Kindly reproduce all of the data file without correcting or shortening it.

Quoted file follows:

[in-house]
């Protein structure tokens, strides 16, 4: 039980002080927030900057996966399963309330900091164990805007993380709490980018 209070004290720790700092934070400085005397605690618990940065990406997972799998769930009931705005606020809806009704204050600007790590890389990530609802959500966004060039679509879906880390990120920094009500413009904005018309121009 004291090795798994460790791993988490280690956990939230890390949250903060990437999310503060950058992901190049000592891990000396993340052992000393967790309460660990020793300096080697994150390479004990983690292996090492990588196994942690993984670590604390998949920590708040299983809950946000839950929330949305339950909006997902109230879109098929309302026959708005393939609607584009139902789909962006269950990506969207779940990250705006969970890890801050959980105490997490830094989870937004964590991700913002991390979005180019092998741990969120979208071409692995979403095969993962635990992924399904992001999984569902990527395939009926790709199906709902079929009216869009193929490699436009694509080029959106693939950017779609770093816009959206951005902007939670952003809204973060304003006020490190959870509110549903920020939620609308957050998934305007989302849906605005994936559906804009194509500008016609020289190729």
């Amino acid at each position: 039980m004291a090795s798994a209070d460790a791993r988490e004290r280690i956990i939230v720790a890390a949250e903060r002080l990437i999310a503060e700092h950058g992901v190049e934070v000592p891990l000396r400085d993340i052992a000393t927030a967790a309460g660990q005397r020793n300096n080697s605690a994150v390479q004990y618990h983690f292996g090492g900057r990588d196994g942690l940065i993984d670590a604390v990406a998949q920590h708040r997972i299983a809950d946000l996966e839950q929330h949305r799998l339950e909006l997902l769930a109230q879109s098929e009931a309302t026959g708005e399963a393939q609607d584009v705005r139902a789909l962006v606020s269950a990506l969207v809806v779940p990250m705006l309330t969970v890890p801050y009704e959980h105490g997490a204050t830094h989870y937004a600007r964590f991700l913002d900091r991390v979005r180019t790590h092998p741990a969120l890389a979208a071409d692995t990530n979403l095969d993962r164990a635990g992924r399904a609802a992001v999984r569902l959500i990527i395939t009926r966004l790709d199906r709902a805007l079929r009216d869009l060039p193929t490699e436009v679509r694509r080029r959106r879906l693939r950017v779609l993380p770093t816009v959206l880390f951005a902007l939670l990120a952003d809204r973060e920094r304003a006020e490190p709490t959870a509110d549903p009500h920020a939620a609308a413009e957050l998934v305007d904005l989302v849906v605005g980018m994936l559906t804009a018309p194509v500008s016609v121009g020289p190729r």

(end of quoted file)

[in-house]
């Protein structure tokens, strides 16, 4: 039980002080927030900057996966399963309330900091164990805007993380709490980018 209070004290720790700092934070400085005397605690618990940065990406997972799998769930009931705005606020809806009704204050600007790590890389990530609802959500966004060039679509879906880390990120920094009500413009904005018309121009 004291090795798994460790791993988490280690956990939230890390949250903060990437999310503060950058992901190049000592891990000396993340052992000393967790309460660990020793300096080697994150390479004990983690292996090492990588196994942690993984670590604390998949920590708040299983809950946000839950929330949305339950909006997902109230879109098929309302026959708005393939609607584009139902789909962006269950990506969207779940990250705006969970890890801050959980105490997490830094989870937004964590991700913002991390979005180019092998741990969120979208071409692995979403095969993962635990992924399904992001999984569902990527395939009926790709199906709902079929009216869009193929490699436009694509080029959106693939950017779609770093816009959206951005902007939670952003809204973060304003006020490190959870509110549903920020939620609308957050998934305007989302849906605005994936559906804009194509500008016609020289190729």
């Amino acid at each position: 039980m004291a090795s798994a209070d460790a791993r988490e004290r280690i956990i939230v720790a890390a949250e903060r002080l990437i999310a503060e700092h950058g992901v190049e934070v000592p891990l000396r400085d993340i052992a000393t927030a967790a309460g660990q005397r020793n300096n080697s605690a994150v390479q004990y618990h983690f292996g090492g900057r990588d196994g942690l940065i993984d670590a604390v990406a998949q920590h708040r997972i299983a809950d946000l996966e839950q929330h949305r799998l339950e909006l997902l769930a109230q879109s098929e009931a309302t026959g708005e399963a393939q609607d584009v705005r139902a789909l962006v606020s269950a990506l969207v809806v779940p990250m705006l309330t969970v890890p801050y009704e959980h105490g997490a204050t830094h989870y937004a600007r964590f991700l913002d900091r991390v979005r180019t790590h092998p741990a969120l890389a979208a071409d692995t990530n979403l095969d993962r164990a635990g992924r399904a609802a992001v999984r569902l959500i990527i395939t009926r966004l790709d199906r709902a805007l079929r009216d869009l060039p193929t490699e436009v679509r694509r080029r959106r879906l693939r950017v779609l993380p770093t816009v959206l880390f951005a902007l939670l990120a952003d809204r973060e920094r304003a006020e490190p709490t959870a509110d549903p009500h920020a939620a609308a413009e957050l998934v305007d904005l989302v849906v605005g980018m994936l559906t804009a018309p194509v500008s016609v121009g020289p190729r």